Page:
Meet our latest large animal vets, who have made the big move to Southland from the UK.
Keeping up with the demands of the farming calendar and ensuring we provide a quality service all year round means we are always looking for fresh talent. It is a real asset to have such breadth of experience and knowledge across our veterinarians, which comes from their varied backgrounds.
Sophie trained as a vet in Nottingham, but spent her first few years after graduation working in a farm/livestock job back home in the South-West of England. Upon arriving in NZ, she contracted as a shepherdess and locum vet before joining VetSouth’s Winton clinic.
“The farmers are my favourite part of being a vet – they are normally pretty hilarious people. Everyone down in Southland is so friendly, I literally have to factor in an hour of chat time for everything I do!"
“I also love helping to educate and advance farms. Working with livestock and fixing individual animals is great, but I get my main satisfaction from helping explain disease prevention, enabling farmers to progress with their herd health.”
Since moving to our shores, Sophie has taken up snowboarding and is hoping to get involved in NZ culture as much as possible.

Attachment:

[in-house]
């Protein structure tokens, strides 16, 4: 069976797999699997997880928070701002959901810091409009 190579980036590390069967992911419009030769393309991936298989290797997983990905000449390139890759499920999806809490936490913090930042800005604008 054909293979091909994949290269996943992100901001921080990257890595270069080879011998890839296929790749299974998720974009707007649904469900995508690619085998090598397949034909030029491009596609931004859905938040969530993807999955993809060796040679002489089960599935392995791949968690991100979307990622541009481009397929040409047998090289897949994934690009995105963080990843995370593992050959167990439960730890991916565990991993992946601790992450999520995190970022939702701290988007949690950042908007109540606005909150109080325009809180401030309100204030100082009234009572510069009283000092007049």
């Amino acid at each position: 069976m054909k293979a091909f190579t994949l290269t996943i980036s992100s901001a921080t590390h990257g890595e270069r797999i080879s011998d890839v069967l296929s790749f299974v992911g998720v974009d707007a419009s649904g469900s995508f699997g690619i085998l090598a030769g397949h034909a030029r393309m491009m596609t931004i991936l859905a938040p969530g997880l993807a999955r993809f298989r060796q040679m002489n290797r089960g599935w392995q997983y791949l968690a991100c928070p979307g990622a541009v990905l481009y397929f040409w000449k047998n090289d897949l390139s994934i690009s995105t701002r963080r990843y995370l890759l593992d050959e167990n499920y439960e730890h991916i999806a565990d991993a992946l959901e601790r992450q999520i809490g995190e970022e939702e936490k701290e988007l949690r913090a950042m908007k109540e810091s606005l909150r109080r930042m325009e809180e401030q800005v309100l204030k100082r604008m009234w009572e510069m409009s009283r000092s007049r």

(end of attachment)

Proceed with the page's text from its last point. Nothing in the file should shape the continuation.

Originally a city boy, hailing from London, he moved to Cambridge to study veterinary medicine in 2011. After graduation, he spent six months in the ‘dairy capital of Scotland’, Dumfries and Galloway. This is perhaps where his passion for cattle work really began: “If it ruminates, I’m in!”
He has spent the last four years at a 100% farm veterinary practice in Northumberland, where he became partner last year. “Always keen to have my cake and eat it, I wanted to go to New Zealand for a working sabbatical, so here I am…”
“To say the welcome we’ve had from the practice, the farmers and the wider community has been warm would be an understatement,” says Kaz. “It also goes without saying that the landscapes are fantastic!”
Kaz is always keen to learn about new farming systems and ‘bigger picture’ concepts such as how farming livestock affects the natural and social environment in rural communities, and vice versa.
So what is his favourite thing about being a vet?
“Veterinary practice is a translational science, meaning we have to take all that material we learned at vet school and try to ‘translate’ it to an on-farm scenario. This is where the climate, animal biology and human nature can all make that a lot more interesting.”
Never tiring of farm animals, Kaz often spends his free time lending a hand on sheep and beef farms run by colleagues or family members. He also films and edits YouTube videos on his channel, ‘Farm Vet Films’*, which was originally created as a way to show his non-farming friends what he gets up to at work. Check it out!
*VetSouth is not associated with 'Farm Vet Films' and does not assume any responsibility for its content.
- Rachael Buckingham